The new Parashant Sign! The Parashant National Monument

How do you get there?

 

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Driving into the Parashant National Monument!

Anyway you look at it, it’s a long drive into one of the most remote areas of the country! You’ll want to drive your truck. Fill up with gas, bring food, and plan on staying a while. The distances from St. George, Utah are:

Whitmore Canyon: 90 miles
Twin Points: 100 miles
Kelly Point: 115 miles.

You can also connect via Toroweap/Tuweap and Mount Trumbell.

Leaving St. George

From St. George, Utah, drive south on Interstate 15 and take the Bloomington exit (Exit #4). Travel east through Bloomington Hills until the road ends at River Road.
Turn south (right) on River Road. The pavement ends at the Arizona State line.
Stay on this main road (BLM Rd. # 1069) up Quail Hill and through Wolf Hole Valley.
The road becomes County Road number 5.
Stay on Road #5 through Main Street Valley until you come to the junction with County Road #103 near Diamond Butte.

Whitmore Canyon

Follow directions above as far as the old townsite of Mt. Trumbull. From there, continue straight south at the four-way intersection onto Road #257. Approximately 2 miles after the intersection, bear left onto BLM #1045. Stay on this road all the way to the overlook. There are some steep, rocky stretches where four-wheel-drive may be necessary. A high-clearance vehicle is needed where the road crosses over two old lava flows in the last six miles. From the overlook, you can see the inner canyon and the Colorado River. A foot trail leads down to the river.

Twin Points or Kelly Point

From the Diamond Butte intersection, follow the signs for Poverty Mountain (right turn onto Road #103). For Twin Points, follow signs for Oak Grove and turn right on BLM Road #1019. Mount Dellenbaugh is the dominant mountain to the southeast. Remain on 1019 and you will pass a BLM administrative site. Stay to the right at the following junctions and continue south to the end of the road at Twin Points overlook. From here, you are looking over the Sanup Plateau of the Grand Canyon. The inner canyon is to the south.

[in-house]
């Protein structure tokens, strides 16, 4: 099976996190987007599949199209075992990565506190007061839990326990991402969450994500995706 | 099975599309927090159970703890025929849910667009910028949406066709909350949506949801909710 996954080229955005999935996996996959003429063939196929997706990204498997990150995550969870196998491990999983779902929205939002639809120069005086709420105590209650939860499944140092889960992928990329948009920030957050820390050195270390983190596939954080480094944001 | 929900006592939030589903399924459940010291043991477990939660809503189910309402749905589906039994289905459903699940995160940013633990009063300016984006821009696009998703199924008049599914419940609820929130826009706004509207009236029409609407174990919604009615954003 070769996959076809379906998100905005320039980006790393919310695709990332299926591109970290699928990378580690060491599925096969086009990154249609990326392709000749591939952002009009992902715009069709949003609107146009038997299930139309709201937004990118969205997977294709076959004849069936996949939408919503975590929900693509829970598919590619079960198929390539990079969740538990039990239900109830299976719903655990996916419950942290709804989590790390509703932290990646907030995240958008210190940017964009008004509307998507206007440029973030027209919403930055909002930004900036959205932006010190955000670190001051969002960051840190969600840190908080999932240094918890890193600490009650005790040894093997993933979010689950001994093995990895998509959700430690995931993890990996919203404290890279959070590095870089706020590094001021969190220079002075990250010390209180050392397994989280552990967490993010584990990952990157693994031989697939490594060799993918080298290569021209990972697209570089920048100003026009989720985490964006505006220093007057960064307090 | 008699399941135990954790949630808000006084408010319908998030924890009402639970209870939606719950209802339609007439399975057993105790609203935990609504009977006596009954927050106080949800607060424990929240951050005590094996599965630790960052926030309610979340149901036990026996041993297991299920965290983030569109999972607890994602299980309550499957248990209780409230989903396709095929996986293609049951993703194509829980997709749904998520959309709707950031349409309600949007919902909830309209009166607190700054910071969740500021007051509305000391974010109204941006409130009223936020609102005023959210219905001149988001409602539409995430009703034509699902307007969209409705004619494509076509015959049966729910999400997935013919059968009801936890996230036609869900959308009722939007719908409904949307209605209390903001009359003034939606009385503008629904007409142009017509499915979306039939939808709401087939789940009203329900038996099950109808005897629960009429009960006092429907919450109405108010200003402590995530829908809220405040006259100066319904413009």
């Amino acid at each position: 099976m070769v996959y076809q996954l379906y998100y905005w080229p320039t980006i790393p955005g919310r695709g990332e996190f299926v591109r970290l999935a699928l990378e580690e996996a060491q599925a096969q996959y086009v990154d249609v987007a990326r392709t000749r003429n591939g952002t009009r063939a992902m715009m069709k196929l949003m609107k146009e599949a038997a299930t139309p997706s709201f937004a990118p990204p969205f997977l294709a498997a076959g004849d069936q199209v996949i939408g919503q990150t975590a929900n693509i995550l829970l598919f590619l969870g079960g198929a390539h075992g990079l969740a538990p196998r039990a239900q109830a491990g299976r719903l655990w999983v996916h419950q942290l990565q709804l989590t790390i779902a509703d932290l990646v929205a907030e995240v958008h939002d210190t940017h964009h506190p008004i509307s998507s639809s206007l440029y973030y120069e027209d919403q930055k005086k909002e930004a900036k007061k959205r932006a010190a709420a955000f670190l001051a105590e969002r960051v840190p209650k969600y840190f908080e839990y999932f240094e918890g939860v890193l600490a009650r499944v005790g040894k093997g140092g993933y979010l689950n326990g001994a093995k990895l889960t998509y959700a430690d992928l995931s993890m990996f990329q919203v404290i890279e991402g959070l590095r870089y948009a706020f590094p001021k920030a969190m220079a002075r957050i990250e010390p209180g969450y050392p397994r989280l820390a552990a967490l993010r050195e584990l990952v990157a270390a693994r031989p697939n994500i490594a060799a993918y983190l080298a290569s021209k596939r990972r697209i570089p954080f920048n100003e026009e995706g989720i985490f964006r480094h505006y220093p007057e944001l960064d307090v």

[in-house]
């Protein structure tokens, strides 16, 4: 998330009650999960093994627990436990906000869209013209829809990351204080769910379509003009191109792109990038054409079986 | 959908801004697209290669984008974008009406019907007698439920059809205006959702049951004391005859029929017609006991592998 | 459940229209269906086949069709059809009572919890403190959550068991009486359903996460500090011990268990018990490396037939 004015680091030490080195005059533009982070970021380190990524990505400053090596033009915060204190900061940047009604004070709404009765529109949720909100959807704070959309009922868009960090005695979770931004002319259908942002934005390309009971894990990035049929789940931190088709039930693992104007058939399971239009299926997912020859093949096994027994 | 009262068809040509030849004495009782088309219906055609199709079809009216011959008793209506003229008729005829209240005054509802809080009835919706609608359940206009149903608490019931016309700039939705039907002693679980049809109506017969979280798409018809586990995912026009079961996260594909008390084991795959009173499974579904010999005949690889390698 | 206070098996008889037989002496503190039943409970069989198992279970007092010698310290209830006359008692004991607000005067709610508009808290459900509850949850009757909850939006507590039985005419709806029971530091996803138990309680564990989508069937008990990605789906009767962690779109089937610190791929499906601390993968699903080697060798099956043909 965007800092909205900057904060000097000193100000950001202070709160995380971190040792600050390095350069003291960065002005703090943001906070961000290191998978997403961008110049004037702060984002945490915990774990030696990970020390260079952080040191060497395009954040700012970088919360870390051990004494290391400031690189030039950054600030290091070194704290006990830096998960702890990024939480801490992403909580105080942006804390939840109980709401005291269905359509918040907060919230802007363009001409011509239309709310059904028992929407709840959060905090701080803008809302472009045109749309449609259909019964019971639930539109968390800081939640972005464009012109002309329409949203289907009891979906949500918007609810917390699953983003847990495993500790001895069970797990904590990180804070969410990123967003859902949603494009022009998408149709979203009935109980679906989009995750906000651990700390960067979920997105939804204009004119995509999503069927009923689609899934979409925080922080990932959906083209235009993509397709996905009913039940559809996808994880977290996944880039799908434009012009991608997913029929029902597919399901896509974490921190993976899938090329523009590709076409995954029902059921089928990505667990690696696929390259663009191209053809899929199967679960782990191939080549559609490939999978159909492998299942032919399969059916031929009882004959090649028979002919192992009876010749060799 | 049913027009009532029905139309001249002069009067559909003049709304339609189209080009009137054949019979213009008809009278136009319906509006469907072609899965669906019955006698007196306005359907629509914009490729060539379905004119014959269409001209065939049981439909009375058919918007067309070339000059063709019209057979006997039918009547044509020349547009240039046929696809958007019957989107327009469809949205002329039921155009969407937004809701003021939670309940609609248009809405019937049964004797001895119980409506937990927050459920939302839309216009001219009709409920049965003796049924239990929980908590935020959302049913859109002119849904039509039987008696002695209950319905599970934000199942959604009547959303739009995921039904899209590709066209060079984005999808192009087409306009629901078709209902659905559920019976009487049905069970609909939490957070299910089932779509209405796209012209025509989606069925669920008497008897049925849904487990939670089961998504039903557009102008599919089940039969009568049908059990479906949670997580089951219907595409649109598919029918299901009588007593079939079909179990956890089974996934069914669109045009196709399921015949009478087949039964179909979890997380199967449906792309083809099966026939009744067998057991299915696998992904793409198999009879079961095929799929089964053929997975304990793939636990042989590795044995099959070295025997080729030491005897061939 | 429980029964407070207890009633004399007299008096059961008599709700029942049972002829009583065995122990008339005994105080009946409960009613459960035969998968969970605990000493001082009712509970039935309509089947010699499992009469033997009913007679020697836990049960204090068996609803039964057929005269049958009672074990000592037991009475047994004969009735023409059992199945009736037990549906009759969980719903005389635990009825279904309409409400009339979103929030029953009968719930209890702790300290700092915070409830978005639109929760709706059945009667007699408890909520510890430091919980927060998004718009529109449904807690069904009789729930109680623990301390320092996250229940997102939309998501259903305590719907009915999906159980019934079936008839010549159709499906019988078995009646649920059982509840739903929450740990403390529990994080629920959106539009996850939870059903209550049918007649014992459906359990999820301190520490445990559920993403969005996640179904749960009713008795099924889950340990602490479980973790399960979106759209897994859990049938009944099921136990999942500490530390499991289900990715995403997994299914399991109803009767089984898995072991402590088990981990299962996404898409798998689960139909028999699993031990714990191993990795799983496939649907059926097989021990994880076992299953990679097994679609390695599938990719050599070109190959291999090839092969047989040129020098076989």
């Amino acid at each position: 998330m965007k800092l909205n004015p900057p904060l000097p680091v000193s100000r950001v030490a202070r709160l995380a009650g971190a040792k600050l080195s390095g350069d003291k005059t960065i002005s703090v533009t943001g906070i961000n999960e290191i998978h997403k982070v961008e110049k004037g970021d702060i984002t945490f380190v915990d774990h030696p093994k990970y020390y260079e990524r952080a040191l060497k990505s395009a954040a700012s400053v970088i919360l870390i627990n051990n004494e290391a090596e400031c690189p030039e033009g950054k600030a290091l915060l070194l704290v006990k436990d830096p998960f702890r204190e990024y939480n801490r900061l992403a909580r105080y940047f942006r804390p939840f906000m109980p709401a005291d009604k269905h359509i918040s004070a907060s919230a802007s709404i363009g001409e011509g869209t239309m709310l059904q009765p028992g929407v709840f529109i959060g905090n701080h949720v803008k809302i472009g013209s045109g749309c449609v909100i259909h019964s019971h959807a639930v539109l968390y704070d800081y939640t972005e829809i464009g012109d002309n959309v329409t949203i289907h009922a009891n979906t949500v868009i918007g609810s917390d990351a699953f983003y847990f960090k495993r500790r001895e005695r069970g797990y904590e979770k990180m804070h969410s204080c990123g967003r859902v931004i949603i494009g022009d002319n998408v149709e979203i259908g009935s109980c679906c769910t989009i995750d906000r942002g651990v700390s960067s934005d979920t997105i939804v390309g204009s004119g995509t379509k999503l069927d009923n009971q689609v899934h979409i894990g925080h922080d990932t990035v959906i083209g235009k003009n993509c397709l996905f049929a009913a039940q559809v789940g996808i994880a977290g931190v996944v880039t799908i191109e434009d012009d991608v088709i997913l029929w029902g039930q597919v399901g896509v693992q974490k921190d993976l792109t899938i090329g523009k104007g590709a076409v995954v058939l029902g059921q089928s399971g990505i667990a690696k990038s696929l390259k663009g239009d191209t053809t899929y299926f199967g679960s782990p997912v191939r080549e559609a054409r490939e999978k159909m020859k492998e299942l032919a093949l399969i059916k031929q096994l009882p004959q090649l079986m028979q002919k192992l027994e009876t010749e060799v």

The road to Kelly Point is much longer and rougher. It is usually a two-day round trip from St. George. For Kelly Point, stay on #103 instead of turning onto #1019. Travel through the pine forest and past the Park Service fire station (operated only in summer). Stay on this road as it turns south to Kelly Point. The last 20 miles are extremely rough and rocky. The average speed on this stretch is probably 5 mph. Vehicles without high clearance are not recommended.


Official Guide to Hiking the Grand Canyon by Scott Thybony. Scott describes all of the trails in enough detail to make a fun hike! Good basic information for new Canyon Hikers.
Hiking the Grand Canyon (A Sierra Club Totebook) by John Annerino. This book has been around a while and John has hiked a lot. It's a great resource with mileage logs, trail descriptions, ratings, history, water caches, and just about everything else you need to know to overnight or spend a couple of weeks in the Canyon.
The Man Who Walked through Time by Colin Fletcher. This is not really a guide but an adventure book. Many of us have done this route now, but Colin had only Harvey Butchart for guidance! Recommended!
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This website is a photographic and descriptive resource of routes and climbs, not a hiking guide. By using this site the viewer releases the creator from any and all liability. Hiking/climbing is a potentially dangerous activity and requires proper equipment, skill, experience, preparedness and awareness at all times.

 

All contents of all pages   copywrite 1997 - 2002  by Mike Mahanay, All Rights Reserved

Do you have any off trail stories or descriptions you would like to add?

Do you have any questions, comments, or corrections? If so, drop me a  email at mike@grandcanyontreks.org